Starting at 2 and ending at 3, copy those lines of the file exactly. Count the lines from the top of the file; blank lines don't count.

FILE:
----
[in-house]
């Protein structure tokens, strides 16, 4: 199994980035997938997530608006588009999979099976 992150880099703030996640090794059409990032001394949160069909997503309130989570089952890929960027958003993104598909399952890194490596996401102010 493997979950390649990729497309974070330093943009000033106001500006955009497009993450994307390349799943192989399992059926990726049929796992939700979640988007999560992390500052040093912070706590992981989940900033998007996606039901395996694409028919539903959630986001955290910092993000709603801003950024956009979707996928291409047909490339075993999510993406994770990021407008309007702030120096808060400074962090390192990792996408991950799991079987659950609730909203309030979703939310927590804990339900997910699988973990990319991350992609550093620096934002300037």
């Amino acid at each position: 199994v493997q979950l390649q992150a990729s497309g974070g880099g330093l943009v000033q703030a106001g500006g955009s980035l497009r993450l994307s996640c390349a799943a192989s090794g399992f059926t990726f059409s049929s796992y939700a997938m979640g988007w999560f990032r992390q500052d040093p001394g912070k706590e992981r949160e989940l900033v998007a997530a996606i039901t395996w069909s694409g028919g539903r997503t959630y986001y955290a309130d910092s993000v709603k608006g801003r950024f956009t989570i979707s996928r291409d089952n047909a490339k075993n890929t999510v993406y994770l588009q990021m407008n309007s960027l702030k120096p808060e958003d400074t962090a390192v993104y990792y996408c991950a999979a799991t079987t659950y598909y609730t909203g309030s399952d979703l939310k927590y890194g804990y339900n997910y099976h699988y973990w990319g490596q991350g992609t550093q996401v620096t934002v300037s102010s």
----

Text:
């Protein structure tokens, strides 16, 4: 199994980035997938997530608006588009999979099976 992150880099703030996640090794059409990032001394949160069909997503309130989570089952890929960027958003993104598909399952890194490596996401102010 493997979950390649990729497309974070330093943009000033106001500006955009497009993450994307390349799943192989399992059926990726049929796992939700979640988007999560992390500052040093912070706590992981989940900033998007996606039901395996694409028919539903959630986001955290910092993000709603801003950024956009979707996928291409047909490339075993999510993406994770990021407008309007702030120096808060400074962090390192990792996408991950799991079987659950609730909203309030979703939310927590804990339900997910699988973990990319991350992609550093620096934002300037």
């Amino acid at each position: 199994v493997q979950l390649q992150a990729s497309g974070g880099g330093l943009v000033q703030a106001g500006g955009s980035l497009r993450l994307s996640c390349a799943a192989s090794g399992f059926t990726f059409s049929s796992y939700a997938m979640g988007w999560f990032r992390q500052d040093p001394g912070k706590e992981r949160e989940l900033v998007a997530a996606i039901t395996w069909s694409g028919g539903r997503t959630y986001y955290a309130d910092s993000v709603k608006g801003r950024f956009t989570i979707s996928r291409d089952n047909a490339k075993n890929t999510v993406y994770l588009q990021m407008n309007s960027l702030k120096p808060e958003d400074t962090a390192v993104y990792y996408c991950a999979a799991t079987t659950y598909y609730t909203g309030s399952d979703l939310k927590y890194g804990y339900n997910y099976h699988y973990w990319g490596q991350g992609t550093q996401v620096t934002v300037s102010s």